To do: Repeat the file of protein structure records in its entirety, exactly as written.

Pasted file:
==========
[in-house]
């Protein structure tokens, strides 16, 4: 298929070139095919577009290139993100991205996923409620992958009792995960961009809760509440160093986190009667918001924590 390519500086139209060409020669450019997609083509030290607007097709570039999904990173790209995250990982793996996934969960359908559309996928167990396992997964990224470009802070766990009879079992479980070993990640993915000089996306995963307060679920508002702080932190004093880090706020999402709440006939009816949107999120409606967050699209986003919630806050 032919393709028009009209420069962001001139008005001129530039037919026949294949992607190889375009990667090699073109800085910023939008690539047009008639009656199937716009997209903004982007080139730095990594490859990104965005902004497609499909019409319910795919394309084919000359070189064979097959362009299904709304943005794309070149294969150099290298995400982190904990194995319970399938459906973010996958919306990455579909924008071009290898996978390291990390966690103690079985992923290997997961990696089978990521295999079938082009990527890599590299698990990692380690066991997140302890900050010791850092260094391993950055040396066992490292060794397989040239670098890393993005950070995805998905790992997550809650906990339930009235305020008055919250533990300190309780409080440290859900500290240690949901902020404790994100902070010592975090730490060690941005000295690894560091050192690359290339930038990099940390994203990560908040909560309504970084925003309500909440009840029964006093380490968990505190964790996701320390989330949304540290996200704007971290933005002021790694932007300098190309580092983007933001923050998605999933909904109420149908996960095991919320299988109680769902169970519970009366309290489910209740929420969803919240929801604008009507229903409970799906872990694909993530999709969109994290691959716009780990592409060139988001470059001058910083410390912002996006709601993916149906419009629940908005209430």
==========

[in-house]
């Protein structure tokens, strides 16, 4: 298929070139095919577009290139993100991205996923409620992958009792995960961009809760509440160093986190009667918001924590 390519500086139209060409020669450019997609083509030290607007097709570039999904990173790209995250990982793996996934969960359908559309996928167990396992997964990224470009802070766990009879079992479980070993990640993915000089996306995963307060679920508002702080932190004093880090706020999402709440006939009816949107999120409606967050699209986003919630806050 032919393709028009009209420069962001001139008005001129530039037919026949294949992607190889375009990667090699073109800085910023939008690539047009008639009656199937716009997209903004982007080139730095990594490859990104965005902004497609499909019409319910795919394309084919000359070189064979097959362009299904709304943005794309070149294969150099290298995400982190904990194995319970399938459906973010996958919306990455579909924008071009290898996978390291990390966690103690079985992923290997997961990696089978990521295999079938082009990527890599590299698990990692380690066991997140302890900050010791850092260094391993950055040396066992490292060794397989040239670098890393993005950070995805998905790992997550809650906990339930009235305020008055919250533990300190309780409080440290859900500290240690949901902020404790994100902070010592975090730490060690941005000295690894560091050192690359290339930038990099940390994203990560908040909560309504970084925003309500909440009840029964006093380490968990505190964790996701320390989330949304540290996200704007971290933005002021790694932007300098190309580092983007933001923050998605999933909904109420149908996960095991919320299988109680769902169970519970009366309290489910209740929420969803919240929801604008009507229903409970799906872990694909993530999709969109994290691959716009780990592409060139988001470059001058910083410390912002996006709601993916149906419009629940908005209430």